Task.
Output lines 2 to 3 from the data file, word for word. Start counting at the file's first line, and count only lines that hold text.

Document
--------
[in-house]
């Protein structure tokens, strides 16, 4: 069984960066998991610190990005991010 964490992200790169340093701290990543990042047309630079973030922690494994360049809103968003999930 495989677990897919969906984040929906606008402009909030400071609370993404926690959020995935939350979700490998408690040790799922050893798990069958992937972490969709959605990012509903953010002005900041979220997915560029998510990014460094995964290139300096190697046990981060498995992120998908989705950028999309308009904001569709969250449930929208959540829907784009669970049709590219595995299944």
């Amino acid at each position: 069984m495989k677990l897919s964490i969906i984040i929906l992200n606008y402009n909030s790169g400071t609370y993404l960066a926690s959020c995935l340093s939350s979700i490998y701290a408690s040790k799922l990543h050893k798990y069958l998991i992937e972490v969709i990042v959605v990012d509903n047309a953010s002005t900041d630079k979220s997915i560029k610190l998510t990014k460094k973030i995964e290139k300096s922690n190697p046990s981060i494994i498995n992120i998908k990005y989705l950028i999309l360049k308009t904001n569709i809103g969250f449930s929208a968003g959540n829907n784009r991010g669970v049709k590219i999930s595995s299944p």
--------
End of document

């Protein structure tokens, strides 16, 4: 069984960066998991610190990005991010 964490992200790169340093701290990543990042047309630079973030922690494994360049809103968003999930 495989677990897919969906984040929906606008402009909030400071609370993404926690959020995935939350979700490998408690040790799922050893798990069958992937972490969709959605990012509903953010002005900041979220997915560029998510990014460094995964290139300096190697046990981060498995992120998908989705950028999309308009904001569709969250449930929208959540829907784009669970049709590219595995299944």
């Amino acid at each position: 069984m495989k677990l897919s964490i969906i984040i929906l992200n606008y402009n909030s790169g400071t609370y993404l960066a926690s959020c995935l340093s939350s979700i490998y701290a408690s040790k799922l990543h050893k798990y069958l998991i992937e972490v969709i990042v959605v990012d509903n047309a953010s002005t900041d630079k979220s997915i560029k610190l998510t990014k460094k973030i995964e290139k300096s922690n190697p046990s981060i494994i498995n992120i998908k990005y989705l950028i999309l360049k308009t904001n569709i809103g969250f449930s929208a968003g959540n829907n784009r991010g669970v049709k590219i999930s595995s299944p």